• Know that survival mode doesn’t last forever – The first 6 – 12 weeks with a new baby are intense. Often life exists moment to moment and you will likely not have much time or energy for anything beyond your most basic needs. And that’s okay. Doing what each moment needs and no more is enough for now.

  • Notice when you begin coming up for air – It’s easy to fall into a rut but at some point, that early intensity will begin to lessen. You’ll begin to look around and notice you have a minute to string more than two thoughts together. This is the time to check in with your partner. It doesn’t need to be a big thing but make an agreement together about how and when you’ll set aside a few minutes to connect. It can be something as simple as always making sure to give each other a hug and a kiss before starting your day, a snuggle before bed, or sharing a cup of tea in the afternoons. The what doesn’t matter so much as your joint agreement and commitment to it.

  • Frame disagreements and complaints as an invitation to deeper intimacy – Culturally, we often see disagreements, arguments, and fights as a negative. We tend to believe that they indicate that a relationship is on rocky ground. The reality though is that they can be used as an opportunity to deepen your intimacy with your partner. For most of us a fight or complaint has at its heart an unmet need. When we can identify that unmet need (our own or our partner’s), we create an opportunity to work together to meet it. Begin with kindness and curiosity, assume good intentions, assert your own needs, and see where you can go, together, from there.

Ultimately, the goal is to remember that you are in this together, even if there’s a bit (or a lot) of turbulence along the way. Hold unto to humor, compassion, and grace. Treat your partner the way you would like to be treated. And you will find your way, together.

Are you looking for more resources on relationships after baby?

  • The Gottman Institute: Offering evidence based information on what is needed to create and strengthen a healthy and fulfilling relationship, this website provides lots of free resources and informative blog posts along with a search feature for their popular workshops and seminars offered all around the world.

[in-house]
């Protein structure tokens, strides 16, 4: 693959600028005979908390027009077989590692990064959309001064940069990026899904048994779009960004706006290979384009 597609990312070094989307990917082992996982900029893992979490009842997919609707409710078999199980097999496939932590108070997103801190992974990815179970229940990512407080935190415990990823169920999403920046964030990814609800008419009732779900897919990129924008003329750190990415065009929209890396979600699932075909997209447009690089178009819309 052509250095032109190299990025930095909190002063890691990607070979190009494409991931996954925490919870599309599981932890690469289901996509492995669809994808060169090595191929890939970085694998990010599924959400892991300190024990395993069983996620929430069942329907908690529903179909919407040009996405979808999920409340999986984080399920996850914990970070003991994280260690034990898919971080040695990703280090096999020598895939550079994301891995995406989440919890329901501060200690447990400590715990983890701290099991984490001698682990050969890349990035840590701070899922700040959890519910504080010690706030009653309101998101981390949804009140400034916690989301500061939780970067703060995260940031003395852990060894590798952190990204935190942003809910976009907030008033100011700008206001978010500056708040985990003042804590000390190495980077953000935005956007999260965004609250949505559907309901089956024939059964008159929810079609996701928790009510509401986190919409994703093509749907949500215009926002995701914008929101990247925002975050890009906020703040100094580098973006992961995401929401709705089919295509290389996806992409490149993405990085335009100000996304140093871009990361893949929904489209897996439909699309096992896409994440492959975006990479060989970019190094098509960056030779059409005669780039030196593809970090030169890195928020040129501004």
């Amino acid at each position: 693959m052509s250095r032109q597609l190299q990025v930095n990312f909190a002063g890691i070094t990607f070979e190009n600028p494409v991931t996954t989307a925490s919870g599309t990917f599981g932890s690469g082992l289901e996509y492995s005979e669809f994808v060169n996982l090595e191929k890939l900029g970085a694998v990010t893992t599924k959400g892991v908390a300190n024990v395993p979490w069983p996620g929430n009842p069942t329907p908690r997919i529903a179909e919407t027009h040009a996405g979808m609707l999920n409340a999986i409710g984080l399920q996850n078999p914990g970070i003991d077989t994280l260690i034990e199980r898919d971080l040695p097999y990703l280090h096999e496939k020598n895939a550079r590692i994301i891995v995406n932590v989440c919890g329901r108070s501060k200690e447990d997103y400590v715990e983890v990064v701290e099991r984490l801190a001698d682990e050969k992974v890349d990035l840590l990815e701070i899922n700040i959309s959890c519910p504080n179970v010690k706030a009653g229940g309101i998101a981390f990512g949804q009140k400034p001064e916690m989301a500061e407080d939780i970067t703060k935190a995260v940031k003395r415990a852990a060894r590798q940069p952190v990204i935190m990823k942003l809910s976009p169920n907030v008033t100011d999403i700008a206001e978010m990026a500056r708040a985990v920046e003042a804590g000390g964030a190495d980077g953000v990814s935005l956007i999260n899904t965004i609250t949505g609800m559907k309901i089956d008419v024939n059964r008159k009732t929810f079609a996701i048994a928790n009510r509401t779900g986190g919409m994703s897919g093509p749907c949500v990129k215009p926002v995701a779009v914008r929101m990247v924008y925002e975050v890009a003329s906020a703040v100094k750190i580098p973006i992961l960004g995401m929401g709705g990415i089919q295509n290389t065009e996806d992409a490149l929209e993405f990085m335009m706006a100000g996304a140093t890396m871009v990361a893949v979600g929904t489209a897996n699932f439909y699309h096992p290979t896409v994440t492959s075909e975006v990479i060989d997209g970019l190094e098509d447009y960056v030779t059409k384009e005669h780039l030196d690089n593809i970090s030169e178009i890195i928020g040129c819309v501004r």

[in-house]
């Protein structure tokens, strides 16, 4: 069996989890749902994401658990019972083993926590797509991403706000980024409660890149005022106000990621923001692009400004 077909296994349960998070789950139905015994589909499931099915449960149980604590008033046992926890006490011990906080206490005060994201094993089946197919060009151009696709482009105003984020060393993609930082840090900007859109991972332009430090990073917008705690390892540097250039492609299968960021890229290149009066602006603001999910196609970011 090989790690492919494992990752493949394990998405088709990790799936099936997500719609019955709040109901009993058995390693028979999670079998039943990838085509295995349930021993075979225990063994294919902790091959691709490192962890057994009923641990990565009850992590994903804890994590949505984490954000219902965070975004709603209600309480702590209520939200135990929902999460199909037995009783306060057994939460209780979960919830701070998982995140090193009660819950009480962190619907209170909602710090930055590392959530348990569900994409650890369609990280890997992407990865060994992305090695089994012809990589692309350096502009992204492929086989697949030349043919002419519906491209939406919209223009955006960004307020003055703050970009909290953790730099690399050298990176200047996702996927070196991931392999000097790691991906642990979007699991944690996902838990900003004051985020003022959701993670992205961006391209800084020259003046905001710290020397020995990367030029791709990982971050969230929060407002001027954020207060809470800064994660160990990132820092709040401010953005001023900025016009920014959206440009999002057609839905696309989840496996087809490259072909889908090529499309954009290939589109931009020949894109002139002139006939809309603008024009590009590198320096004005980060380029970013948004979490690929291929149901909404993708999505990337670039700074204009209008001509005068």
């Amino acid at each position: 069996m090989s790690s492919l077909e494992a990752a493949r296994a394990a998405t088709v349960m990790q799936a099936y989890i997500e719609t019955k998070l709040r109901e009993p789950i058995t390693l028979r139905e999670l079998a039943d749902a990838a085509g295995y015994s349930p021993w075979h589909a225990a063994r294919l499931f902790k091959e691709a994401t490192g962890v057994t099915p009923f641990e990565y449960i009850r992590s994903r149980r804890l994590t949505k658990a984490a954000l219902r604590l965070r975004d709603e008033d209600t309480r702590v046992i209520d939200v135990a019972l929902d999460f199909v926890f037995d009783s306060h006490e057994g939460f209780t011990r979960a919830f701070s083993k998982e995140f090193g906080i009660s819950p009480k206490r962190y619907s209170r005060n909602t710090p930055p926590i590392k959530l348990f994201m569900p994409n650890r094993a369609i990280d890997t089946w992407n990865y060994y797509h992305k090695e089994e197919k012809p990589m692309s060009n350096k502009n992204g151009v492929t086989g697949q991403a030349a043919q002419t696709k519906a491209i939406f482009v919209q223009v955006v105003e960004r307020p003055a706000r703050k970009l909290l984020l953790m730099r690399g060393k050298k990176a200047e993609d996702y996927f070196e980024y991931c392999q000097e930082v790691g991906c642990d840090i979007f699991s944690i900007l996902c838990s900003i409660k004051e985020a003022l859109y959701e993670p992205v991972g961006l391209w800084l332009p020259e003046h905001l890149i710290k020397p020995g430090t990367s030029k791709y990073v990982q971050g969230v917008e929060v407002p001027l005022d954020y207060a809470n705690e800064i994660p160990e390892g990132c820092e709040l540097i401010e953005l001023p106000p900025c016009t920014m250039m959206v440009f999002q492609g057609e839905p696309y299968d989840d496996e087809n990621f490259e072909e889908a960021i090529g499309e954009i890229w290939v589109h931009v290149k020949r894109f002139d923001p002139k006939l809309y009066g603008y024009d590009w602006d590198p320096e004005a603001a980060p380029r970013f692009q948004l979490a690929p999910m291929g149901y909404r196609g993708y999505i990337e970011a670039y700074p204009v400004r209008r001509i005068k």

• And Baby Makes Three: Written by Drs. John and Julie Gottman this book teaches couples the skills needed to maintain healthy marriages as they welcome a new baby into their family. Are you a Five Elements Birth Services birth or postpartum doula client? This book is available from our lending library. Let your doula know if you would like to borrow it.


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Rachel is a DONA International Certified Birth DoulaBirthing From Within mentor, and mother of three. She is passionate about helping women and their partners discover their own inner strength and wisdom so that they can begin their parenting journey with confidence. With a focus on supporting her clients as they determine what their own priorities and preferences are for their birth while giving them the tools they need to realize those priorities, she feels fortunate to witness her clients come into their own and become their own best advocates.

Rachel Parris

Rachel is a DONA International Certified Birth Doula, Birthing From Within mentor, and mother of three. She is passionate about helping women and their partners discover their own inner strength and wisdom so that they can begin their parenting journey with confidence. With a focus on supporting her clients as they determine what their own priorities and preferences are for their birth while giving them the tools they need to realize those priorities, she feels fortunate to witness her clients come into their own and become their own best advocates.